Arkansas judge accused of letting women out of jail for sexual favors resigns

Although he denied the claims, an Arkansas judge resigned after allegations that he reduced sentences for sexual favors. An Arkansas judicial oversight group accused the Carroll County District Court judge, Timothy Parker, of letting women out of jail without bond if they had sex with him. He agreed to never serve on the bench again.

Parker “engaged in a pattern of personal relationships with many female litigants” from 2013 to 2016, a letter of removal from the Arkansas Judicial Discipline and Disability Commission (JDDC) said, according to The Daily Beast. He would allegedly contact women in jail or their families by going to the jail or over the phone after they made an appearance in court, offering either a lower bail or a get-out-of-jail-free card in return for sex.

On top of these disgusting allegations, Parker was also accused of continuing to ask the freed women for sexual favors even after they were out of jail, sometimes “trading cash or prescription pills for sexual favors or money with many of the same women, as well as other women in the community,” the letter of removal claims. Parker resigned before the investigation had even wrapped up, though didn’t admit to any wrongdoing. “You resigned before receiving the names and details from the disputed allegations, which, if you had received that information, may have allowed you to investigate and contradict the witness statements,” the JDDC wrote to the ex-judge.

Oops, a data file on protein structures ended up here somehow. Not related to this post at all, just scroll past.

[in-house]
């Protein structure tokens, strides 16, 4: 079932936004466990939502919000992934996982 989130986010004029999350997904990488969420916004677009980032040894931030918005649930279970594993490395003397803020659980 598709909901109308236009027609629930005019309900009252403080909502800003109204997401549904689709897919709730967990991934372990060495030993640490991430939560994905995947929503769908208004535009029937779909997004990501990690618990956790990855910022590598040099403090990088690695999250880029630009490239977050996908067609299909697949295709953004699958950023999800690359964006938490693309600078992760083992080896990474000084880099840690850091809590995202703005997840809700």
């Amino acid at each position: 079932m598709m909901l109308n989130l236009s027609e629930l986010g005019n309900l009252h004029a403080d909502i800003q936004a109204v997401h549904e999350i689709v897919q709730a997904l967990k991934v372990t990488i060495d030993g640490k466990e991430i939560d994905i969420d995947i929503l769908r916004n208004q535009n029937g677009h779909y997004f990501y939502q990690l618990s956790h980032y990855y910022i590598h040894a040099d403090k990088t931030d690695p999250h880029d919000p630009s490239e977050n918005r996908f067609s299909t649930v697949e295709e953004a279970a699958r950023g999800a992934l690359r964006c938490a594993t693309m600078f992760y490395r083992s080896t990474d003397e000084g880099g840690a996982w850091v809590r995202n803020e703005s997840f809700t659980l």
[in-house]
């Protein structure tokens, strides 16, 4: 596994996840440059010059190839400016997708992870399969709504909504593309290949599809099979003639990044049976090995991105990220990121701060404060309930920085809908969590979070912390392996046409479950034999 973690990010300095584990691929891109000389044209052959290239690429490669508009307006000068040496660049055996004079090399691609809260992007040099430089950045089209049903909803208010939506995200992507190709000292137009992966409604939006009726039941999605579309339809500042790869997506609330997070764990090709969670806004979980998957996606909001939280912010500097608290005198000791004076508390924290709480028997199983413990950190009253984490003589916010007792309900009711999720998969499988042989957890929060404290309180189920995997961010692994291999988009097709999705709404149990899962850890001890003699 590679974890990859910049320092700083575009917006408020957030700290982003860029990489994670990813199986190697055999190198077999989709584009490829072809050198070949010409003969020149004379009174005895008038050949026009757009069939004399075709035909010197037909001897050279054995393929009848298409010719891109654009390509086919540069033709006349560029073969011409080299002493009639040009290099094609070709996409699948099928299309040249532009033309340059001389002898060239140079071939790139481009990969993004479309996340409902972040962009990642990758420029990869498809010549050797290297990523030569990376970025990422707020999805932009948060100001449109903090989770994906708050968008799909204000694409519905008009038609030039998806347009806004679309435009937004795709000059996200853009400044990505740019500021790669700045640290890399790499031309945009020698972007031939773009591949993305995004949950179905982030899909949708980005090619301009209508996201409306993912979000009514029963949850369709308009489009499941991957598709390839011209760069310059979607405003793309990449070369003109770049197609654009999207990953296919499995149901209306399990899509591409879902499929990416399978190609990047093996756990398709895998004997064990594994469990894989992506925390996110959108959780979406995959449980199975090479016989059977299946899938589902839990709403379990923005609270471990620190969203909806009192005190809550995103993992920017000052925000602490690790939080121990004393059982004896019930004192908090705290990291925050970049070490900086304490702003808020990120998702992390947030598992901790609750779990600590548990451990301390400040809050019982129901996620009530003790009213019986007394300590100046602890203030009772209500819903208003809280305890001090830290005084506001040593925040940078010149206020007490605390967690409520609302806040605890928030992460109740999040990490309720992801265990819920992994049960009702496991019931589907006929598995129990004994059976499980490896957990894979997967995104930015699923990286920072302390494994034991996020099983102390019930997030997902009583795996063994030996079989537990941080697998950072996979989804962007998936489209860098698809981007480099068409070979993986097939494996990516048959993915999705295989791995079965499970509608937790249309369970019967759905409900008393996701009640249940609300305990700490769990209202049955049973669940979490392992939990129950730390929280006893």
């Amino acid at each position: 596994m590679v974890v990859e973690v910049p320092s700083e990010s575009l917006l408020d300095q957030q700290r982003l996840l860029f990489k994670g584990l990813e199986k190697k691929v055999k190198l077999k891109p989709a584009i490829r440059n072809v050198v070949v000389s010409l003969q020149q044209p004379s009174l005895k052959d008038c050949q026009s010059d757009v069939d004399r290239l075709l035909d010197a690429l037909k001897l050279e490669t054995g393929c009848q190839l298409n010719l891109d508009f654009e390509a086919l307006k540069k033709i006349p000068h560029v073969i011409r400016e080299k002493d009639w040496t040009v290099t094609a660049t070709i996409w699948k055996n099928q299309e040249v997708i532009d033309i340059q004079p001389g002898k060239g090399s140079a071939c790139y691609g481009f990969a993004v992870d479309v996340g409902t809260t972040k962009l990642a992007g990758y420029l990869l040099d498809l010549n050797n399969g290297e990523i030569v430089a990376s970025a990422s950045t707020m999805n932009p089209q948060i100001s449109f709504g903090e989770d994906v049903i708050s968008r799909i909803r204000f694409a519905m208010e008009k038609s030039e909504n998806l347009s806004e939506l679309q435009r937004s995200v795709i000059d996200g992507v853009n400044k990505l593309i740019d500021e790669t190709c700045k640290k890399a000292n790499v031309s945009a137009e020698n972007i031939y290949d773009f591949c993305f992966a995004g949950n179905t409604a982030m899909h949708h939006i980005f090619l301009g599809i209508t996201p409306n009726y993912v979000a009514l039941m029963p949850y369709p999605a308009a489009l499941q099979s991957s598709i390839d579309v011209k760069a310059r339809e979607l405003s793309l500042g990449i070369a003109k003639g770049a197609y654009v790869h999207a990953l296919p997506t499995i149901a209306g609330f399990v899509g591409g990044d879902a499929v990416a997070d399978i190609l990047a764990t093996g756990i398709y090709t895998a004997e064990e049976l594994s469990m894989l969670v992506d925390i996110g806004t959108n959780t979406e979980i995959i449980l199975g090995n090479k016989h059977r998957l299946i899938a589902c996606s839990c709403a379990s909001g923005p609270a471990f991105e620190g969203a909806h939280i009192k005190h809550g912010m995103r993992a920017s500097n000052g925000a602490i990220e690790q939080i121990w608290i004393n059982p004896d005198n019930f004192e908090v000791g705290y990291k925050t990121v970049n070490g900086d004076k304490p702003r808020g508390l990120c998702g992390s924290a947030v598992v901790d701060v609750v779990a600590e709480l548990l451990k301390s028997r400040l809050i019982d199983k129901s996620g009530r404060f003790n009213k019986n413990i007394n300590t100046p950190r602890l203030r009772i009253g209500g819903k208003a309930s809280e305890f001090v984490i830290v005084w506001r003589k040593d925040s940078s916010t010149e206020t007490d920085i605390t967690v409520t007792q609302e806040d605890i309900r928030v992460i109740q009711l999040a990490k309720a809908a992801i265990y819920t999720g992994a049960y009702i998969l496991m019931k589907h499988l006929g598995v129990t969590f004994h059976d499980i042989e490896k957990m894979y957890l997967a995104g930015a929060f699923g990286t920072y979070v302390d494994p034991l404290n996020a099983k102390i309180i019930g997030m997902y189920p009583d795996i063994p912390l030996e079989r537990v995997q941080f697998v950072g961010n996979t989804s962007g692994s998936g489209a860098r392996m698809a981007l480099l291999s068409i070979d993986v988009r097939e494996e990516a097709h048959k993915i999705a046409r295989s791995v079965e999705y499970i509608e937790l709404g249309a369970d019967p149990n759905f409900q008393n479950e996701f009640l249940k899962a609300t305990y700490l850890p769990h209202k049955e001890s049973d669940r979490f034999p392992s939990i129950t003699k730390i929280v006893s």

The JDDC’s executive director, David Sachar, told The New York Times he started the investigation after law enforcement officials and others gave the commission information. The JDDC recorded video statements from more than a dozen women, as well as obtained texts between Parker and the women that allegedly proved the claims. “We received a tremendous amount of information in a short period of time,” Sachar told The Times.

When asked why he didn’t fight the allegations against him, Parker told the Associated Press, “I have young children and I don’t want them exposed to that kind of crap.” Parker was a part-time judge who also operated a private legal practice.

Another Arkansas judge resigned just a few months ago following similar accusations. Former Cross County District Court Judge Joseph Boeckmann stepped down in May and was indicted in October on federal wire fraud, bribery, violation of the federal travel act, and witness tampering charges after an investigation into him allegedly trading lighter sentences for sexual favors.

The state clearly needs to take a look at its judicial system.